They noticed immediately. At the train station one of the twins started weeping because my hair looked 'like an old person's '. The other pointed out the bald patch just by my parting and my eldest, trying to be diplomatic said that she thought it was 'different'. They are so wonderful, so very brave and true. I told them last night. I gave them supper, and then whilst we were sitting in front of the television, they asked me to put on the Nintendo. It was whilst I was bending down that twin number 1 said, you really are going bald Mummy, and I knew. I knew then that if we continued on, I was going to lie to them and I didn't want to do that. Yes, I had fudged it at the train station but I didn't want them feeling uncomfortable about their anger and their grief in the middle of rush hour in a draughty, busy rail station in the centre of London.
So I sat them down and told them. I told them I had cancer, that breast cancer in general and my cancer in particular is curable. I told them that there was no guarantee I could give them that I would live but the current situation was that the doctor was going to cure me and if that changed, I would tell them. I told them that I was going to lose my hair, be very tired, and feel sick and they could do things to help. I told them that there was no reason for this cancer, that it wasn't because of diet, smoking or anything else, just luck bad or otherwise. I told them that it was absolutely nothing to do with them that I had cancer. I told them that if I wasn't around, then they would always be looked after and loved by their father and step-mother as well as my family. I told them that it was an incredibly scary idea to come to terms with and that we must share all our fears, that it wasn't to be hidden, unless they wanted it to be and they could tell anyone they liked.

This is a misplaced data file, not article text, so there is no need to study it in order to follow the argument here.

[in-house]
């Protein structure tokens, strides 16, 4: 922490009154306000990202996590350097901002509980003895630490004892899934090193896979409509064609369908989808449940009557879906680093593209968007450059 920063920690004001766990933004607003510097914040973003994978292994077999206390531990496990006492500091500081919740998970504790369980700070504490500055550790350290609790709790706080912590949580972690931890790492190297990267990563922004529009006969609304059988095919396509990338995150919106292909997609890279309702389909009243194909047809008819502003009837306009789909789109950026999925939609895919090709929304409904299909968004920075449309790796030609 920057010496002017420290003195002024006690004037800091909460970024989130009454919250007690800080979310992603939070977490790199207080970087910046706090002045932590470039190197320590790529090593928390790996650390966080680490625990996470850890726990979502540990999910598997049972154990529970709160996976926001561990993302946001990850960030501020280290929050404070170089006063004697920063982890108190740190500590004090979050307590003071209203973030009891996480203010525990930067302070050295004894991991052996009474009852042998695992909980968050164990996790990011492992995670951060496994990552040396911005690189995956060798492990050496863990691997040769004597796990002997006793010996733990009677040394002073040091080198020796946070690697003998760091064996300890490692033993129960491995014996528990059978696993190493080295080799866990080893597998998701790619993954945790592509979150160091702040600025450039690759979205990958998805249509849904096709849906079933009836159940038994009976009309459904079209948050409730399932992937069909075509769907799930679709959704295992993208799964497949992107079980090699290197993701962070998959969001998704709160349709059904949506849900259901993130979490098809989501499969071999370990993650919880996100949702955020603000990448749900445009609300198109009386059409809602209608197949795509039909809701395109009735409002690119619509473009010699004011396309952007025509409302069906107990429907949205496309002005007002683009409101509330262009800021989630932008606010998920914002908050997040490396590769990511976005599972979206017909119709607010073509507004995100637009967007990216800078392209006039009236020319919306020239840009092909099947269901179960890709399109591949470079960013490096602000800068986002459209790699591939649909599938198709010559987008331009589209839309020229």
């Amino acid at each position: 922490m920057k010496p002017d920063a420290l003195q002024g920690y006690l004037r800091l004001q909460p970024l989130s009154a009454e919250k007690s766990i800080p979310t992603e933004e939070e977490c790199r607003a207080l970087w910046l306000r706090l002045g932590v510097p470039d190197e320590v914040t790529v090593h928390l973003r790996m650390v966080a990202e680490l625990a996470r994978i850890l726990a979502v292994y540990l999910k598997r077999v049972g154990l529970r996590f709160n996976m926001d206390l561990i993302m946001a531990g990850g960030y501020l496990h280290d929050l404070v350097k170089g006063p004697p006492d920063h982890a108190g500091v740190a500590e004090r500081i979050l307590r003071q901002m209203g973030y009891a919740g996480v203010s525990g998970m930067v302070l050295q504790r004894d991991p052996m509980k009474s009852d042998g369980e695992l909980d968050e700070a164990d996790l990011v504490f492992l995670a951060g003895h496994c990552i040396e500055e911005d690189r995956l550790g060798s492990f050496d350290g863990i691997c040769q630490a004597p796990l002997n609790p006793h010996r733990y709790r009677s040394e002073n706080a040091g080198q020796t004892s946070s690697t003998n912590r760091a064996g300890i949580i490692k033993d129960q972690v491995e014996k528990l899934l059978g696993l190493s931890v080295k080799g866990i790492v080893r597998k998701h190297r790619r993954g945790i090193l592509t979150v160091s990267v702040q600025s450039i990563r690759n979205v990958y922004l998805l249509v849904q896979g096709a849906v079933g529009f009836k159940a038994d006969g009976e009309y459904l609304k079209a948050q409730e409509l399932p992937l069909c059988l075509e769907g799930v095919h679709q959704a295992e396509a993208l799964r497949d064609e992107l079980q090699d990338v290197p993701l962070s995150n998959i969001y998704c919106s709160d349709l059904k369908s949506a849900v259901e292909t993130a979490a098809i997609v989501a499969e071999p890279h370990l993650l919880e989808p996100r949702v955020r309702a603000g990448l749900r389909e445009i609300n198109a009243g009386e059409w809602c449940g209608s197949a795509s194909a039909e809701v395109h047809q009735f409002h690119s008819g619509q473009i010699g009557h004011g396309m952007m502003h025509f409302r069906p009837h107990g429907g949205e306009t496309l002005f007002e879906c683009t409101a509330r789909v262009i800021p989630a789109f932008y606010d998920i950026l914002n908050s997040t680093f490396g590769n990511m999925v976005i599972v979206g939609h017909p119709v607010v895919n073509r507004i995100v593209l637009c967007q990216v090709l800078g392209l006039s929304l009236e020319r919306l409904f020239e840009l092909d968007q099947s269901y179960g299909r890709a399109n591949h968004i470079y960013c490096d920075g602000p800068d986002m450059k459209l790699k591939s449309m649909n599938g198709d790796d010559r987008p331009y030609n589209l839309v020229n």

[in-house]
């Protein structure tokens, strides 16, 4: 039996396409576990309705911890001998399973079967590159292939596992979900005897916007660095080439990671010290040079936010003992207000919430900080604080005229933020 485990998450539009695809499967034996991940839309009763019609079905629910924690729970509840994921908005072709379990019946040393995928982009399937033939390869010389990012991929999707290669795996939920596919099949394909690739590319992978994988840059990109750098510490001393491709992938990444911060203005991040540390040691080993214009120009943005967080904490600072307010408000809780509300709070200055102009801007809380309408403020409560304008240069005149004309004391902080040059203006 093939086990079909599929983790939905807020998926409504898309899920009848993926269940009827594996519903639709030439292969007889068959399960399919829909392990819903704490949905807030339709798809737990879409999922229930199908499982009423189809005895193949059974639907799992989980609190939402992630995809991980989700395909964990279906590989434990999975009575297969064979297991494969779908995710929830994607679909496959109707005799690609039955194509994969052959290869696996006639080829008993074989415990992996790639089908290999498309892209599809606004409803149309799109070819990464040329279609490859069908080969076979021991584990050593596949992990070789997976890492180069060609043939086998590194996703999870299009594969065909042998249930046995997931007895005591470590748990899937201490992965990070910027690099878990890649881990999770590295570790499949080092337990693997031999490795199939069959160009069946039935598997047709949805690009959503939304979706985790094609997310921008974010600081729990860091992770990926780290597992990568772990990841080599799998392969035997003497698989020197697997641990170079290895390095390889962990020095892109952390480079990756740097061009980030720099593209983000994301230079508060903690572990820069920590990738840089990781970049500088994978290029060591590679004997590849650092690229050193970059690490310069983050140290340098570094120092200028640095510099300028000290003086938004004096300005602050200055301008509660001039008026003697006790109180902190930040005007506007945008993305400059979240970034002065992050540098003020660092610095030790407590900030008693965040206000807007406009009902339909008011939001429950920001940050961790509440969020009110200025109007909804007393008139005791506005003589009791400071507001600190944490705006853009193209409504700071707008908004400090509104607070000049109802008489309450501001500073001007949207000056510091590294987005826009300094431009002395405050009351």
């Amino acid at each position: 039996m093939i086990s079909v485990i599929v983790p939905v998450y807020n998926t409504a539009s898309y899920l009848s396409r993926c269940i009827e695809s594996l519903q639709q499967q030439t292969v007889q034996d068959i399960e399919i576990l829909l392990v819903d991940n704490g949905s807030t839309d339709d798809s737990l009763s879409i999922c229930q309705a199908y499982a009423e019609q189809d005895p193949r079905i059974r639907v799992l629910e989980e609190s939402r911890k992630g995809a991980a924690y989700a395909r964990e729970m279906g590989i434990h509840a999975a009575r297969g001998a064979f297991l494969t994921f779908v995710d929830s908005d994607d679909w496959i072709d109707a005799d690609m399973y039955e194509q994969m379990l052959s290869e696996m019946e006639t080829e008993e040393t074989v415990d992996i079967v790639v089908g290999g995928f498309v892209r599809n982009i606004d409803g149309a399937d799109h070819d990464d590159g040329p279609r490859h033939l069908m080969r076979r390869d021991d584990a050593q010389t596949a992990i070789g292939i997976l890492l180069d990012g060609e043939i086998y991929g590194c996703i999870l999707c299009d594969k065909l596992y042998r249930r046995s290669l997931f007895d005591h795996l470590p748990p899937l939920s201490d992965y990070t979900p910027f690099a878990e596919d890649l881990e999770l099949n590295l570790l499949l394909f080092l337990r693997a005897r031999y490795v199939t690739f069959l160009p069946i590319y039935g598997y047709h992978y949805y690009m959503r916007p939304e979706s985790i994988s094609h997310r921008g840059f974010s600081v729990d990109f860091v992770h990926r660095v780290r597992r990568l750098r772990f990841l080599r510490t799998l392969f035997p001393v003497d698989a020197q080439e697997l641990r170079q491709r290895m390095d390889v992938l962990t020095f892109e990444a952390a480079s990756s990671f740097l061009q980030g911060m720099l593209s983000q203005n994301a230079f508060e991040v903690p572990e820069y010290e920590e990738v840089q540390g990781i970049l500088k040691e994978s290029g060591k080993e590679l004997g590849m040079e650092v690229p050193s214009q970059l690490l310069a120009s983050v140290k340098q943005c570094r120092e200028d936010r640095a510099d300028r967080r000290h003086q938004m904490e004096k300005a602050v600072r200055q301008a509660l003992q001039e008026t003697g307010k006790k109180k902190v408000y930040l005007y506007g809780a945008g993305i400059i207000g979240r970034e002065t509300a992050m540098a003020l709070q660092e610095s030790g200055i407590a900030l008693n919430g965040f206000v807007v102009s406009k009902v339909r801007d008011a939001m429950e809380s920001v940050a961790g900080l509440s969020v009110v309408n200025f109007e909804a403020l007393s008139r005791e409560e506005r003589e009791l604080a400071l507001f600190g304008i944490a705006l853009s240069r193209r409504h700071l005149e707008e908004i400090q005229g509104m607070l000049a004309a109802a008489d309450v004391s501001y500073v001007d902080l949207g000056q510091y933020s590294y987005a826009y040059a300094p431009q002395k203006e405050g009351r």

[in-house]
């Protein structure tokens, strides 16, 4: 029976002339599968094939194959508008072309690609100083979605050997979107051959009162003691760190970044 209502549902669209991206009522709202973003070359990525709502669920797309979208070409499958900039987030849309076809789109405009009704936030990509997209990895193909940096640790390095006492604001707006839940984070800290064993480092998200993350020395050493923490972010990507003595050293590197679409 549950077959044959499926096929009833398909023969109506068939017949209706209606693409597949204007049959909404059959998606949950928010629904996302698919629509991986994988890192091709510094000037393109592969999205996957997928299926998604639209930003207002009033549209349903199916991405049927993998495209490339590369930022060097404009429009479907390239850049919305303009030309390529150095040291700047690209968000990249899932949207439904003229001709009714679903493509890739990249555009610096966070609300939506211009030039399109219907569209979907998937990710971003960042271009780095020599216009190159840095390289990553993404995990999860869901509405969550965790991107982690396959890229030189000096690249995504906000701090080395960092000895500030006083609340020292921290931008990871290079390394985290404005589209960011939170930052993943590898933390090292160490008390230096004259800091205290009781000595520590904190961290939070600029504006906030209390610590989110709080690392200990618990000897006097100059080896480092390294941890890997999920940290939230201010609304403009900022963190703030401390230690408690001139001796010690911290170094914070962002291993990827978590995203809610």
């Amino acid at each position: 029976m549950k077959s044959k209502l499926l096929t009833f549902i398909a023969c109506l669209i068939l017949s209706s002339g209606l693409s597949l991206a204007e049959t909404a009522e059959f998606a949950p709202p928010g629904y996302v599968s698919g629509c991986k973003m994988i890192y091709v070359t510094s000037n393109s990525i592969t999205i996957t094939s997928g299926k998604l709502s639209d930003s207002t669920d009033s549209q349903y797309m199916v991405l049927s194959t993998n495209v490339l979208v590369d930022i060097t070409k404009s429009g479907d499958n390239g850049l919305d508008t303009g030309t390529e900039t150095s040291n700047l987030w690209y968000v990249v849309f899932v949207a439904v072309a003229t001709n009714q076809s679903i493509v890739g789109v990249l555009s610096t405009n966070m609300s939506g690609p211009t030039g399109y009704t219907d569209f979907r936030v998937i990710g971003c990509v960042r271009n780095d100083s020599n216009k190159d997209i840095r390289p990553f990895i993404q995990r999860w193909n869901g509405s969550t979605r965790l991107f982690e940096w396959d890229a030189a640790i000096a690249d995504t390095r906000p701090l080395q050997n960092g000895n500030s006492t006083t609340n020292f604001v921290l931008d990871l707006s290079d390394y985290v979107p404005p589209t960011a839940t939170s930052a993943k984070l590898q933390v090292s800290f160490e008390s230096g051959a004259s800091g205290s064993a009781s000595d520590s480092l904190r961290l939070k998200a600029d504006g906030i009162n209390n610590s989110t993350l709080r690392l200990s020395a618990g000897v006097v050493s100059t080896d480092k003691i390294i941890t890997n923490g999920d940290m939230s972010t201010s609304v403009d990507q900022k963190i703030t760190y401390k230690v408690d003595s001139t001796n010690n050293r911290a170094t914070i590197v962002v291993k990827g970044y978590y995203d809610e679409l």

They wept, and as they did, I urged them to express their fears. One said that she would be embarrassed to see me bald, one that Christmas would never be the same, that I would die, that I would look odd and wierd one breasted, that all their friends would notice... And one by one, we went through each fear, we pegged each frightening idea out on the floor in front of us, pinned it down and examined it in detail. We agreed that losing hair was scary, that having a bald mother would be wierd, we played with the hats and decided to call the wig, 'Wiggy'. They agreed that the thought of losing a mother was scary but that being lied to was worse.
We laughed, we cried, and we held each other.
Tonight, before bed, my children said to me, 'Cancer isn't such a scary word now'.
I am a very lucky mother....